The Must-Do Trick for Keeping Bed Bugs From Latching on While You Travel


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Need a quick way to instill fear in anyone? Just mention bed bugs. These little apple seed–sized critters fly under our radars, and then crawl all over the place and remind us that they can wreak total havoc on our bodies, our home, and, let's be real, our wallets. 

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Since the early 2000s, bed bug infestations have become more common across the United States, Canada, and Europe, according to Live Science. All they need to do is latch onto people's clothing, furniture, or luggage. Plus, these monsters, er, bugs, can live for up to a year without feeding on a new host, aka you. I think we can all agree that the thought of unassumingly bringing home bed bugs is pretty terrifying.

Not all hope is lost. Luckily, researchers have discovered a trick that they think could save you and your entire home from a bed bug attack: washing your clothes before returning home from traveling, Today reported.

In a recent study, researchers from Sheffield University in Britain found that bed bugs were twice as likely to crawl into bags with dirty clothes in them over clean clothes. Researchers think this is because dirty clothes have the smell of human odor, which attracts bed bugs in the first place. (More research has to be done on which kind of odor attracts bugs, since human odor is "complex.")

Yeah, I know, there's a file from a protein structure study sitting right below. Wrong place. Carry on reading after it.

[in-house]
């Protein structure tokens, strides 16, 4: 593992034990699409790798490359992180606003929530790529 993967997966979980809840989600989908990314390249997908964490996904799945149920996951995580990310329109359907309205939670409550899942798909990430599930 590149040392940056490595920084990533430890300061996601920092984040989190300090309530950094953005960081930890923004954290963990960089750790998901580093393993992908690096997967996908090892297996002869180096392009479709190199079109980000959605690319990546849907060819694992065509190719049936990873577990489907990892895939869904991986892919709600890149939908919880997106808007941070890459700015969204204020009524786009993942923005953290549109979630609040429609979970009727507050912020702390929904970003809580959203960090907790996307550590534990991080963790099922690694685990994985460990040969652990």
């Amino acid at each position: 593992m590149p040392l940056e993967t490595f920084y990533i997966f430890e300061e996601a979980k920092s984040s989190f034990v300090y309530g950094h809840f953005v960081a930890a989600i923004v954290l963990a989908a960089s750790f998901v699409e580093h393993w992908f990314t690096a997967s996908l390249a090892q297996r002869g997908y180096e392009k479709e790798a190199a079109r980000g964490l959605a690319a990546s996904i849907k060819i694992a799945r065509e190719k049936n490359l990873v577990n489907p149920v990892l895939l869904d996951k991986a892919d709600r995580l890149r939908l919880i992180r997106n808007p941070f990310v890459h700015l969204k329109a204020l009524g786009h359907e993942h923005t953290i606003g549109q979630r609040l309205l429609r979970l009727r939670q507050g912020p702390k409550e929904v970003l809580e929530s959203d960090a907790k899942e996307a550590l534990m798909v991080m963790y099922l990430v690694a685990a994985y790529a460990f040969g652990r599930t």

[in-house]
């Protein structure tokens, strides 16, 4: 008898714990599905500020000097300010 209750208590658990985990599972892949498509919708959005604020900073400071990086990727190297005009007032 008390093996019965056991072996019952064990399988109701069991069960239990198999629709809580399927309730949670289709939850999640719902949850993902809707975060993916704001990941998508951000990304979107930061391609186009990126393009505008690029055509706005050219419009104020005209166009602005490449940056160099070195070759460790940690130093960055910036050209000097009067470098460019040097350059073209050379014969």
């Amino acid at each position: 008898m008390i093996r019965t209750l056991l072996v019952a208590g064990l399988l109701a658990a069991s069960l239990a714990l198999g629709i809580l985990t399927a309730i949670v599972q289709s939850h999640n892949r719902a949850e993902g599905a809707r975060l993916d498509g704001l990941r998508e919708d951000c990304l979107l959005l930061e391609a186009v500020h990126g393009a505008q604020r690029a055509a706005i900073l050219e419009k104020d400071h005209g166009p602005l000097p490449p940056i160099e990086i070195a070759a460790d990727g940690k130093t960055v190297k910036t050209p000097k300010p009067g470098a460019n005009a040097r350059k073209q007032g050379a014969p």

More from CafeMom: Mosquito Bites vs. Bed Bug Bites: How to Tell the Difference 

To find this out, they had people wash with the same unscented soap and then wear clean clothing that was washed with unscented detergent for an afternoon. Then the clothes were left in tote bags around a faux hotel room contaminated with bed bugs.


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Another fun fact about bed bugs is that they can't climb on smooth surfaces, like the metal legs of luggage racks, so you might want to start using those racks they have in hotel rooms if you don't already.

"Stopping people from bringing bed bugs home can be a big step in preventing them spreading throughout the world," William Hentley, one of the study's author, told Gizmodo.  

We'll be trying this for sure! 

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